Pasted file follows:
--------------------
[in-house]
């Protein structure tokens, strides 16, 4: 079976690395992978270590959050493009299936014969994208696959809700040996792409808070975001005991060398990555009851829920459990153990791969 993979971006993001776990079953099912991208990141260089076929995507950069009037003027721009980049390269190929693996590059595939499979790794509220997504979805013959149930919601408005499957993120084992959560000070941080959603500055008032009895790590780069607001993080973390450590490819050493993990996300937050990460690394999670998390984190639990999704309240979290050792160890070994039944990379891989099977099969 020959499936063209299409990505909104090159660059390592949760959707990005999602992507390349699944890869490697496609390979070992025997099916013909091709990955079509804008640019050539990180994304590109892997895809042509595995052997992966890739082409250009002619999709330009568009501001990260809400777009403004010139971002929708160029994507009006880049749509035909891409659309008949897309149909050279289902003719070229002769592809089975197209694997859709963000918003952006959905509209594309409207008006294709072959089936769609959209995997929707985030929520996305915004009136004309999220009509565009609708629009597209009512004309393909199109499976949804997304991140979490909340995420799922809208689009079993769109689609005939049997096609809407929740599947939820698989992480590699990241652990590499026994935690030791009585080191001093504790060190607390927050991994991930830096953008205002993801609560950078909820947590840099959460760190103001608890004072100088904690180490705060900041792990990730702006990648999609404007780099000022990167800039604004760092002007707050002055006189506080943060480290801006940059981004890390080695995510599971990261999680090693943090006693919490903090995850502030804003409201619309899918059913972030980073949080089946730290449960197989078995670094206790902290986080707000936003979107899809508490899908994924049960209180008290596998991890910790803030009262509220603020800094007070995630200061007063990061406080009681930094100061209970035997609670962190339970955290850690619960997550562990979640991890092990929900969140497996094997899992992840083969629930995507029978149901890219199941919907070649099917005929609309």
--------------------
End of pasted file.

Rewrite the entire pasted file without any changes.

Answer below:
[in-house]
């Protein structure tokens, strides 16, 4: 079976690395992978270590959050493009299936014969994208696959809700040996792409808070975001005991060398990555009851829920459990153990791969 993979971006993001776990079953099912991208990141260089076929995507950069009037003027721009980049390269190929693996590059595939499979790794509220997504979805013959149930919601408005499957993120084992959560000070941080959603500055008032009895790590780069607001993080973390450590490819050493993990996300937050990460690394999670998390984190639990999704309240979290050792160890070994039944990379891989099977099969 020959499936063209299409990505909104090159660059390592949760959707990005999602992507390349699944890869490697496609390979070992025997099916013909091709990955079509804008640019050539990180994304590109892997895809042509595995052997992966890739082409250009002619999709330009568009501001990260809400777009403004010139971002929708160029994507009006880049749509035909891409659309008949897309149909050279289902003719070229002769592809089975197209694997859709963000918003952006959905509209594309409207008006294709072959089936769609959209995997929707985030929520996305915004009136004309999220009509565009609708629009597209009512004309393909199109499976949804997304991140979490909340995420799922809208689009079993769109689609005939049997096609809407929740599947939820698989992480590699990241652990590499026994935690030791009585080191001093504790060190607390927050991994991930830096953008205002993801609560950078909820947590840099959460760190103001608890004072100088904690180490705060900041792990990730702006990648999609404007780099000022990167800039604004760092002007707050002055006189506080943060480290801006940059981004890390080695995510599971990261999680090693943090006693919490903090995850502030804003409201619309899918059913972030980073949080089946730290449960197989078995670094206790902290986080707000936003979107899809508490899908994924049960209180008290596998991890910790803030009262509220603020800094007070995630200061007063990061406080009681930094100061209970035997609670962190339970955290850690619960997550562990979640991890092990929900969140497996094997899992992840083969629930995507029978149901890219199941919907070649099917005929609309």